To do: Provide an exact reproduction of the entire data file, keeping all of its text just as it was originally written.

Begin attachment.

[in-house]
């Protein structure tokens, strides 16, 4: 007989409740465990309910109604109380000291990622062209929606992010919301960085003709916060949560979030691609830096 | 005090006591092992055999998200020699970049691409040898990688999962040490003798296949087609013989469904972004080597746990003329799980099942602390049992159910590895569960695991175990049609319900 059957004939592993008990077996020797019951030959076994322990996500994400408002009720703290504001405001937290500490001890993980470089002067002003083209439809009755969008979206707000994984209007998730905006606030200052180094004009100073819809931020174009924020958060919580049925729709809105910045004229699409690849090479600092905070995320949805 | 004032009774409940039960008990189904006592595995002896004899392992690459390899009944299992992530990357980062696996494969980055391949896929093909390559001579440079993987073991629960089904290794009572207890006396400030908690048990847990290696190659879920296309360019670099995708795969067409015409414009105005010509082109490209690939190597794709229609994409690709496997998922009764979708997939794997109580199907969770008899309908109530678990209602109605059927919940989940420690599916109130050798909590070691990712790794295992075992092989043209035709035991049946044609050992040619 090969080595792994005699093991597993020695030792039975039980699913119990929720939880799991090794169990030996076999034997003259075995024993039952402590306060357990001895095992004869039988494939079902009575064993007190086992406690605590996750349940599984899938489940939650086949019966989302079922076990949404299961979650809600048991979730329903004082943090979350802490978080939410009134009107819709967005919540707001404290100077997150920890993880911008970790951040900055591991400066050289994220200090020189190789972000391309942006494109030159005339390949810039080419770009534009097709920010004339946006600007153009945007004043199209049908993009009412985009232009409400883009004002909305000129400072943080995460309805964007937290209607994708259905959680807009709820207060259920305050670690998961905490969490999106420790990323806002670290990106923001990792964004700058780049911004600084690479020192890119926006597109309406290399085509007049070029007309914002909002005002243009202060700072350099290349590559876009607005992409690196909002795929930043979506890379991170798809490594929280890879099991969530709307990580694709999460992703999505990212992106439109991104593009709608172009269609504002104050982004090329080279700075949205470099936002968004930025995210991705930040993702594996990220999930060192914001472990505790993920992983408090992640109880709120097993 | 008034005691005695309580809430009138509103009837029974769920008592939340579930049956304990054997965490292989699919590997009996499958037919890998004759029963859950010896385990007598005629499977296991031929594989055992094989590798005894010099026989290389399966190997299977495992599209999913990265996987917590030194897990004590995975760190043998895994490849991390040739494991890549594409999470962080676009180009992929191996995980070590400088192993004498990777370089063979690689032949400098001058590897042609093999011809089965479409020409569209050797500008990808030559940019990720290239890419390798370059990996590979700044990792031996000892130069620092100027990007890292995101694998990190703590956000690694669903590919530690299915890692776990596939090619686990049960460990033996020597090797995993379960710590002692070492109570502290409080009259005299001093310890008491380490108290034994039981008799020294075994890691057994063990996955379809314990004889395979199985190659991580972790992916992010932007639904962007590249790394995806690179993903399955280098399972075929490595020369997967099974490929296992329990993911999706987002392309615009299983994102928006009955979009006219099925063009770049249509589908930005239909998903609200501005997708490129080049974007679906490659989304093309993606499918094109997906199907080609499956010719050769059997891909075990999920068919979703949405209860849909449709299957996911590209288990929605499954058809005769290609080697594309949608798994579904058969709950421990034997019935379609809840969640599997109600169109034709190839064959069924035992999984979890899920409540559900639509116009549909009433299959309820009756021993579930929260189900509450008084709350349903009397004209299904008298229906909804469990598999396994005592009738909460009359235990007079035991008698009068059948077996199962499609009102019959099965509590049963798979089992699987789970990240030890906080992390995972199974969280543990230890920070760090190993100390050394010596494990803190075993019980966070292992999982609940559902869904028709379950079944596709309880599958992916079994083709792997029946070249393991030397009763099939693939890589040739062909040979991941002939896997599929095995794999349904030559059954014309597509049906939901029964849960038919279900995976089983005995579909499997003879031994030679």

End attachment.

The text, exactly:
[in-house]
């Protein structure tokens, strides 16, 4: 007989409740465990309910109604109380000291990622062209929606992010919301960085003709916060949560979030691609830096 | 005090006591092992055999998200020699970049691409040898990688999962040490003798296949087609013989469904972004080597746990003329799980099942602390049992159910590895569960695991175990049609319900 059957004939592993008990077996020797019951030959076994322990996500994400408002009720703290504001405001937290500490001890993980470089002067002003083209439809009755969008979206707000994984209007998730905006606030200052180094004009100073819809931020174009924020958060919580049925729709809105910045004229699409690849090479600092905070995320949805 | 004032009774409940039960008990189904006592595995002896004899392992690459390899009944299992992530990357980062696996494969980055391949896929093909390559001579440079993987073991629960089904290794009572207890006396400030908690048990847990290696190659879920296309360019670099995708795969067409015409414009105005010509082109490209690939190597794709229609994409690709496997998922009764979708997939794997109580199907969770008899309908109530678990209602109605059927919940989940420690599916109130050798909590070691990712790794295992075992092989043209035709035991049946044609050992040619 090969080595792994005699093991597993020695030792039975039980699913119990929720939880799991090794169990030996076999034997003259075995024993039952402590306060357990001895095992004869039988494939079902009575064993007190086992406690605590996750349940599984899938489940939650086949019966989302079922076990949404299961979650809600048991979730329903004082943090979350802490978080939410009134009107819709967005919540707001404290100077997150920890993880911008970790951040900055591991400066050289994220200090020189190789972000391309942006494109030159005339390949810039080419770009534009097709920010004339946006600007153009945007004043199209049908993009009412985009232009409400883009004002909305000129400072943080995460309805964007937290209607994708259905959680807009709820207060259920305050670690998961905490969490999106420790990323806002670290990106923001990792964004700058780049911004600084690479020192890119926006597109309406290399085509007049070029007309914002909002005002243009202060700072350099290349590559876009607005992409690196909002795929930043979506890379991170798809490594929280890879099991969530709307990580694709999460992703999505990212992106439109991104593009709608172009269609504002104050982004090329080279700075949205470099936002968004930025995210991705930040993702594996990220999930060192914001472990505790993920992983408090992640109880709120097993 | 008034005691005695309580809430009138509103009837029974769920008592939340579930049956304990054997965490292989699919590997009996499958037919890998004759029963859950010896385990007598005629499977296991031929594989055992094989590798005894010099026989290389399966190997299977495992599209999913990265996987917590030194897990004590995975760190043998895994490849991390040739494991890549594409999470962080676009180009992929191996995980070590400088192993004498990777370089063979690689032949400098001058590897042609093999011809089965479409020409569209050797500008990808030559940019990720290239890419390798370059990996590979700044990792031996000892130069620092100027990007890292995101694998990190703590956000690694669903590919530690299915890692776990596939090619686990049960460990033996020597090797995993379960710590002692070492109570502290409080009259005299001093310890008491380490108290034994039981008799020294075994890691057994063990996955379809314990004889395979199985190659991580972790992916992010932007639904962007590249790394995806690179993903399955280098399972075929490595020369997967099974490929296992329990993911999706987002392309615009299983994102928006009955979009006219099925063009770049249509589908930005239909998903609200501005997708490129080049974007679906490659989304093309993606499918094109997906199907080609499956010719050769059997891909075990999920068919979703949405209860849909449709299957996911590209288990929605499954058809005769290609080697594309949608798994579904058969709950421990034997019935379609809840969640599997109600169109034709190839064959069924035992999984979890899920409540559900639509116009549909009433299959309820009756021993579930929260189900509450008084709350349903009397004209299904008298229906909804469990598999396994005592009738909460009359235990007079035991008698009068059948077996199962499609009102019959099965509590049963798979089992699987789970990240030890906080992390995972199974969280543990230890920070760090190993100390050394010596494990803190075993019980966070292992999982609940559902869904028709379950079944596709309880599958992916079994083709792997029946070249393991030397009763099939693939890589040739062909040979991941002939896997599929095995794999349904030559059954014309597509049906939901029964849960038919279900995976089983005995579909499997003879031994030679």